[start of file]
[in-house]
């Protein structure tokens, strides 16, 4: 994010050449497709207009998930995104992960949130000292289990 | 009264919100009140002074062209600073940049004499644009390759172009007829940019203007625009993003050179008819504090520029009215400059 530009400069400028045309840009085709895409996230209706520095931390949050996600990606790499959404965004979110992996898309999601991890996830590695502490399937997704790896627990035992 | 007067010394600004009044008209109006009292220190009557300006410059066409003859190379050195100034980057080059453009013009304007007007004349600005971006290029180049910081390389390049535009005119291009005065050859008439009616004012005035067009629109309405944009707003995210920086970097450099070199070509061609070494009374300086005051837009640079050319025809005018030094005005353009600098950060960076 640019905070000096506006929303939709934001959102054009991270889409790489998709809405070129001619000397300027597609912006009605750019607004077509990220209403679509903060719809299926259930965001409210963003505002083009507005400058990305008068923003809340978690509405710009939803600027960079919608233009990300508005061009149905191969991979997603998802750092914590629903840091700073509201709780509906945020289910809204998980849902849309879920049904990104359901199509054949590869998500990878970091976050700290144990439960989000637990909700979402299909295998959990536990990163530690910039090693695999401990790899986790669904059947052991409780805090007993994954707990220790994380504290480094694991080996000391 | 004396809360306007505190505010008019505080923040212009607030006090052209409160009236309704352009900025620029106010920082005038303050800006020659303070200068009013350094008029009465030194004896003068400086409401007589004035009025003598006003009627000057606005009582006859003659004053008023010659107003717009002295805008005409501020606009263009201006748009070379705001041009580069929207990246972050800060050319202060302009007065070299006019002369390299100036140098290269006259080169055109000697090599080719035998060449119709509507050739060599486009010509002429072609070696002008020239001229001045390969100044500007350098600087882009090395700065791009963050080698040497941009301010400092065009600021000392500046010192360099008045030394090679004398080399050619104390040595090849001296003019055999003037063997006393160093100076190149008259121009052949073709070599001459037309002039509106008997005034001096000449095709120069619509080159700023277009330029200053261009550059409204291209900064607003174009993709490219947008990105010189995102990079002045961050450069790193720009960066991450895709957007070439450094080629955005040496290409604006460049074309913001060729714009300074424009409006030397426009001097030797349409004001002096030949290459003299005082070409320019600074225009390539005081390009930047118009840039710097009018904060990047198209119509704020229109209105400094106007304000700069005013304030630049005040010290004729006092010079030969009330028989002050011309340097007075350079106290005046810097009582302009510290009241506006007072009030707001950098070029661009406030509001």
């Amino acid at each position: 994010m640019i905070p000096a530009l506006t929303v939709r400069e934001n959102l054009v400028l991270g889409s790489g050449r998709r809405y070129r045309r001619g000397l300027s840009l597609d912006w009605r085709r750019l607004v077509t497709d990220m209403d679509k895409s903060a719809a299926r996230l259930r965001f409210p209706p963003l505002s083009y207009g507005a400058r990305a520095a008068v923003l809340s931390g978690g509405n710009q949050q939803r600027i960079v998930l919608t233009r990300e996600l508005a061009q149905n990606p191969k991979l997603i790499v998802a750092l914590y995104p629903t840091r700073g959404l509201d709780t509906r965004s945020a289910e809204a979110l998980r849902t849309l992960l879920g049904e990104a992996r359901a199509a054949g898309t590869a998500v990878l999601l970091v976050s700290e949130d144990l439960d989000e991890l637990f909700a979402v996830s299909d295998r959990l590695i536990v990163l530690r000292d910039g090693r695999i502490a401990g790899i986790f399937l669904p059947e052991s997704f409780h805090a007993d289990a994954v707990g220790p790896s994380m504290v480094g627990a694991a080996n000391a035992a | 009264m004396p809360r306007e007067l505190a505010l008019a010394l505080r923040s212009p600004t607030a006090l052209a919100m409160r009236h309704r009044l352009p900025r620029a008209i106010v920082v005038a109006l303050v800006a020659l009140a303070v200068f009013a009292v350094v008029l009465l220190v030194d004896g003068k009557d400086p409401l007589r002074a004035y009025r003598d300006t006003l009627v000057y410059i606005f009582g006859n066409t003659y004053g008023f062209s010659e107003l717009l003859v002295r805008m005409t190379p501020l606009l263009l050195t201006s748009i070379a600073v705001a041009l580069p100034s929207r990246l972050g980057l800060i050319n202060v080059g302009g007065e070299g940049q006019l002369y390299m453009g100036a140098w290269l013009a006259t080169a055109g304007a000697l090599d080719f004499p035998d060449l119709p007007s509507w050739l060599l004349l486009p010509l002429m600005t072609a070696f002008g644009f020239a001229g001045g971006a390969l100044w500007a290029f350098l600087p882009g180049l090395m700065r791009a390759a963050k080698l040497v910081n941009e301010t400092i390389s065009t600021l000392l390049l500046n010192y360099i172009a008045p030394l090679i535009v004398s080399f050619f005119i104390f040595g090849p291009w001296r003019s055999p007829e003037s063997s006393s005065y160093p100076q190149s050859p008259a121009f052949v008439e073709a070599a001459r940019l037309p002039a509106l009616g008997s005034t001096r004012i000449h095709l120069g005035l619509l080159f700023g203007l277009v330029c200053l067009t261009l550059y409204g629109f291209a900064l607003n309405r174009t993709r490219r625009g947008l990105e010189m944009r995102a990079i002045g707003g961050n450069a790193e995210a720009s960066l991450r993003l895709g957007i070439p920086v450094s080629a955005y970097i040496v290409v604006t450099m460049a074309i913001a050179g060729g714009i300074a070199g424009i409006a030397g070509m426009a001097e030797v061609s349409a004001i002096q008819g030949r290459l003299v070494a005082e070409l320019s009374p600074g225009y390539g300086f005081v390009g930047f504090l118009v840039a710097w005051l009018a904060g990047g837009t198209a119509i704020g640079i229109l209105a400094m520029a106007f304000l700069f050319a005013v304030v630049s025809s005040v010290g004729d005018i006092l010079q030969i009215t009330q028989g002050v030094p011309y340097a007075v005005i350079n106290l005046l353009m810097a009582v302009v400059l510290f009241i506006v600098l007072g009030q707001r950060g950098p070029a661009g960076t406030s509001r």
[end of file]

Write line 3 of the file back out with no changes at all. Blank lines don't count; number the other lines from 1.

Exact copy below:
């Amino acid at each position: 994010m640019i905070p000096a530009l506006t929303v939709r400069e934001n959102l054009v400028l991270g889409s790489g050449r998709r809405y070129r045309r001619g000397l300027s840009l597609d912006w009605r085709r750019l607004v077509t497709d990220m209403d679509k895409s903060a719809a299926r996230l259930r965001f409210p209706p963003l505002s083009y207009g507005a400058r990305a520095a008068v923003l809340s931390g978690g509405n710009q949050q939803r600027i960079v998930l919608t233009r990300e996600l508005a061009q149905n990606p191969k991979l997603i790499v998802a750092l914590y995104p629903t840091r700073g959404l509201d709780t509906r965004s945020a289910e809204a979110l998980r849902t849309l992960l879920g049904e990104a992996r359901a199509a054949g898309t590869a998500v990878l999601l970091v976050s700290e949130d144990l439960d989000e991890l637990f909700a979402v996830s299909d295998r959990l590695i536990v990163l530690r000292d910039g090693r695999i502490a401990g790899i986790f399937l669904p059947e052991s997704f409780h805090a007993d289990a994954v707990g220790p790896s994380m504290v480094g627990a694991a080996n000391a035992a | 009264m004396p809360r306007e007067l505190a505010l008019a010394l505080r923040s212009p600004t607030a006090l052209a919100m409160r009236h309704r009044l352009p900025r620029a008209i106010v920082v005038a109006l303050v800006a020659l009140a303070v200068f009013a009292v350094v008029l009465l220190v030194d004896g003068k009557d400086p409401l007589r002074a004035y009025r003598d300006t006003l009627v000057y410059i606005f009582g006859n066409t003659y004053g008023f062209s010659e107003l717009l003859v002295r805008m005409t190379p501020l606009l263009l050195t201006s748009i070379a600073v705001a041009l580069p100034s929207r990246l972050g980057l800060i050319n202060v080059g302009g007065e070299g940049q006019l002369y390299m453009g100036a140098w290269l013009a006259t080169a055109g304007a000697l090599d080719f004499p035998d060449l119709p007007s509507w050739l060599l004349l486009p010509l002429m600005t072609a070696f002008g644009f020239a001229g001045g971006a390969l100044w500007a290029f350098l600087p882009g180049l090395m700065r791009a390759a963050k080698l040497v910081n941009e301010t400092i390389s065009t600021l000392l390049l500046n010192y360099i172009a008045p030394l090679i535009v004398s080399f050619f005119i104390f040595g090849p291009w001296r003019s055999p007829e003037s063997s006393s005065y160093p100076q190149s050859p008259a121009f052949v008439e073709a070599a001459r940019l037309p002039a509106l009616g008997s005034t001096r004012i000449h095709l120069g005035l619509l080159f700023g203007l277009v330029c200053l067009t261009l550059y409204g629109f291209a900064l607003n309405r174009t993709r490219r625009g947008l990105e010189m944009r995102a990079i002045g707003g961050n450069a790193e995210a720009s960066l991450r993003l895709g957007i070439p920086v450094s080629a955005y970097i040496v290409v604006t450099m460049a074309i913001a050179g060729g714009i300074a070199g424009i409006a030397g070509m426009a001097e030797v061609s349409a004001i002096q008819g030949r290459l003299v070494a005082e070409l320019s009374p600074g225009y390539g300086f005081v390009g930047f504090l118009v840039a710097w005051l009018a904060g990047g837009t198209a119509i704020g640079i229109l209105a400094m520029a106007f304000l700069f050319a005013v304030v630049s025809s005040v010290g004729d005018i006092l010079q030969i009215t009330q028989g002050v030094p011309y340097a007075v005005i350079n106290l005046l353009m810097a009582v302009v400059l510290f009241i506006v600098l007072g009030q707001r950060g950098p070029a661009g960076t406030s509001r």